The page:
Fostering Growth and Creativity Through Journaling Leave a comment


There are so many ways to handle the wide variety of feelings that living with cancer triggers. Often people who are living with a serious illness as a patient (or their family members) find it difficult to express their feelings to others. Some aren’t used to revealing their emotions. Others feel a need to be strong for the sake of the people around them. For whatever reason we do it, when we keep our emotions bottled up, we actually increase our stress and the impact it has on our bodies.

Journal writing is one way to effectively handle our fears and emotions that can otherwise get internalized. Writing can empower us to express our difficult feelings in a safe and private way. It allows us to come to terms with cancer at our own pace and in our own way. Your journal is always there to receive your thoughts and feelings.

In addition to giving you a chance to express yourself and reduce stress, regular journal writing provides a way to make sense of life events, find meaning in them and learn the lessons they have to teach. Because journal writing helps us to focus inward, it fosters coming to terms with illness and regaining a sense of control. Journal writing also helps people to clarify their thoughts and make good choices.

As you work through the initial shock of your diagnosis and the uncomfortable feelings that treatment can provoke, writing can aid you to get in touch with your basic values, to rediscover the positive qualities and strengths you had forgotten as well as to uncover new ones. Journal writing enables you to put illness in perspective. By writing, you will realize that your illness is only a part of you, not the whole person.

Getting Started

  • Chances are you already have what you need in order to keep a journal – something to write with and something to write on. Use your favorite writing instrument whether it is a ballpoint, a pencil, a felt tip pen, or colored markers. If keyboarding is easier for you, consider keeping your journal on your computer.
  • Although most bookstores sell elegant journals with leather covers and gold-edged pages, these can make journal writing seem like an impossible task. Many people are reluctant to honestly write the hurt, anger, sadness, and confusion they feel on fancy pages! Some people find blank books like these to be inhibiting in other ways. Rather than writing about their everyday lives, they wait for profound thoughts. Their journals remain unopened and unused. Afraid to make a mistake, others write very little or nothing at all.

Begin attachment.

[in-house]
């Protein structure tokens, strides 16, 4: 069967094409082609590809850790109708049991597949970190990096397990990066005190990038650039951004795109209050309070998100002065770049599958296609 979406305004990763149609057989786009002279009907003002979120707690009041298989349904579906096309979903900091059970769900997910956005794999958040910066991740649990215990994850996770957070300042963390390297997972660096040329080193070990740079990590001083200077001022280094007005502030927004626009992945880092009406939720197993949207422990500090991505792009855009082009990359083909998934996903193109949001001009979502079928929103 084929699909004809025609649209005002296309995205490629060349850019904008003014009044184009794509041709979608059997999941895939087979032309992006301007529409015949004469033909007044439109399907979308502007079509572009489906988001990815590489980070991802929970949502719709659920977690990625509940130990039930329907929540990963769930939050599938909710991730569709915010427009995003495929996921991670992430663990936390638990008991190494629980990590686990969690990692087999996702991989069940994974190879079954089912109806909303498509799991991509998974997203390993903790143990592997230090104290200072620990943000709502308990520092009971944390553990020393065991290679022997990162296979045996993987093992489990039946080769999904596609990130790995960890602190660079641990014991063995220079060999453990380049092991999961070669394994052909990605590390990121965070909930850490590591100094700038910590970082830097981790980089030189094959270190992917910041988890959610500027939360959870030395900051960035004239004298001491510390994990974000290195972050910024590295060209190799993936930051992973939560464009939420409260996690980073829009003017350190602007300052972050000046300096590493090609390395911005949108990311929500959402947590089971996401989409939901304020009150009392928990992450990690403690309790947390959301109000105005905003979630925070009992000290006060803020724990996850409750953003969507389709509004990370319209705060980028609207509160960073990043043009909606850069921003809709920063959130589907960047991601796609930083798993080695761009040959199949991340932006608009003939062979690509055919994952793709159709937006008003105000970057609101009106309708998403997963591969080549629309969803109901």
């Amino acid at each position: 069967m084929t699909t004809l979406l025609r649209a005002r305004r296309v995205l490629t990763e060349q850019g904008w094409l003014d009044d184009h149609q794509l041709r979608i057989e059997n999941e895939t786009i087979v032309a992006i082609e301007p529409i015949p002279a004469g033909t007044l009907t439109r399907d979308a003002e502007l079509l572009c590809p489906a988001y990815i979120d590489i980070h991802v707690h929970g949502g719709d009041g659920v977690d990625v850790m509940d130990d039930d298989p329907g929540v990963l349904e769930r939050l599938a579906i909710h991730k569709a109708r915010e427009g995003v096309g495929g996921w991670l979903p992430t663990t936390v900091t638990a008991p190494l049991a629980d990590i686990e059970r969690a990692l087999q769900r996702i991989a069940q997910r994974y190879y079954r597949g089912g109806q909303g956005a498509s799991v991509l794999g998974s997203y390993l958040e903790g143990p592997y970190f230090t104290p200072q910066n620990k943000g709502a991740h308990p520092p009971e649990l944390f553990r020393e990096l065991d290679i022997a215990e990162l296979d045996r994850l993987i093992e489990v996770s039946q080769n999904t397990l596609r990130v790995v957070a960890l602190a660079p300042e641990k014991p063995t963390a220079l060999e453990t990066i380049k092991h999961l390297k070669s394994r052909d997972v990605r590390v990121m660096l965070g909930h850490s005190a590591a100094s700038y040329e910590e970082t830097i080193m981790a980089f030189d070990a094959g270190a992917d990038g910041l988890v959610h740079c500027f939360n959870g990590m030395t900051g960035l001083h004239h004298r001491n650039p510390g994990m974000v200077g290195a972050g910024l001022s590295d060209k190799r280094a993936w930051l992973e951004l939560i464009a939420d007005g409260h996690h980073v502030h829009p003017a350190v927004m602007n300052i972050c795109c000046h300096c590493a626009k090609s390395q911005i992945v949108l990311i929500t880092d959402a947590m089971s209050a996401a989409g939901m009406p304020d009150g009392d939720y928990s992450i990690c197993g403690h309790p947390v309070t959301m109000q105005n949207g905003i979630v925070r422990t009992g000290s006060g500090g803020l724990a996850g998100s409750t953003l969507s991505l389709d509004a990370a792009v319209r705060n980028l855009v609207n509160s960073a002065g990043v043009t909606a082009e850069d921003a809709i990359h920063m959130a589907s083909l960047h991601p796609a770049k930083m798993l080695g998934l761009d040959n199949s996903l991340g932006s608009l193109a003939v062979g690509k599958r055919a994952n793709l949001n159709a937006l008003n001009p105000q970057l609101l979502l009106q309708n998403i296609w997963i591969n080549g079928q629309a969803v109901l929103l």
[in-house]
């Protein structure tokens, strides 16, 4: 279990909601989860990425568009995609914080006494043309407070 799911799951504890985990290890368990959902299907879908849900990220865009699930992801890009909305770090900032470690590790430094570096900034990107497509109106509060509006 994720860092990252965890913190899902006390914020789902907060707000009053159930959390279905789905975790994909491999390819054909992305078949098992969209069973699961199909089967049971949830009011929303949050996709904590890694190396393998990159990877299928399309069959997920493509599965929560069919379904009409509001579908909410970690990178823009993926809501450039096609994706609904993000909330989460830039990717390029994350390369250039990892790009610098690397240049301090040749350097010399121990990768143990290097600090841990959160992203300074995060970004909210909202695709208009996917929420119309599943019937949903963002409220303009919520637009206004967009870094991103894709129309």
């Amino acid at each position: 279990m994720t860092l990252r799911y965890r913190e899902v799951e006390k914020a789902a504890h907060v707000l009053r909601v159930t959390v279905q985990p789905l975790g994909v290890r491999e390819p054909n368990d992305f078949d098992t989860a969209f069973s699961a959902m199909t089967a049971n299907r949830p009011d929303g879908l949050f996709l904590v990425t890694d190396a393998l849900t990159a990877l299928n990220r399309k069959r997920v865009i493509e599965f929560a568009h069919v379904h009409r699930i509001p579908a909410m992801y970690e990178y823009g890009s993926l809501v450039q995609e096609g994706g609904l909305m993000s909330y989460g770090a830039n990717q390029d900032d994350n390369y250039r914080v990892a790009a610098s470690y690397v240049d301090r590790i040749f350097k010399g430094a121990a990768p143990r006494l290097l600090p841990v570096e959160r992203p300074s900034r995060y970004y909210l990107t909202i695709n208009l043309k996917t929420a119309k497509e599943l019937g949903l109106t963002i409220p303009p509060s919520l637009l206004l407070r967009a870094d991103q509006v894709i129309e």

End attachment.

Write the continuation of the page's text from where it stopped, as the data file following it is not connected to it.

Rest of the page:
• Inexpensive spiral notebooks, composition books, legal pads, and sketchbooks allow you the freedom to be yourself and to express your thoughts and feelings honestly. They liberate you from worrying about having to come up with profound insights and from fears about your penmanship, spelling, and grammar.

Keep It Safe

  • If you are afraid that someone will read the words you are writing without your consent, you may censor what you put on the page. This will decrease the benefits writing brings. Be clear with others about your right to privacy. Decide where you will keep your journal when you are not writing so that others will not be tempted read it without your permission.
  • You may share passages from your journal with family, friends, and members of your cancer support group if you wish. Some people decide to revise and copy parts of their journal entries into an elegant blank book to give to another person.
  • What you share and what you keep to yourself is up to you. Some journal keepers save their writings in order to reread them or pass them on. Others throw them away. The choice of whether to keep or to discard your journals is also yours alone to make.

What to Write About

  • Because your journal is a unique reflection of who you are, there is no right way to keep it. The type of writing that has been shown to provide emotional and health benefits is writing about what happens to you and setting down how you feel about it.
  • During some phases of your illness and treatment you may not have the energy to set down more than a word or two each day in order to track your feelings and what you did. That’s fine. Every little bit helps. You might consider tape recording your thoughts and feelings at these times.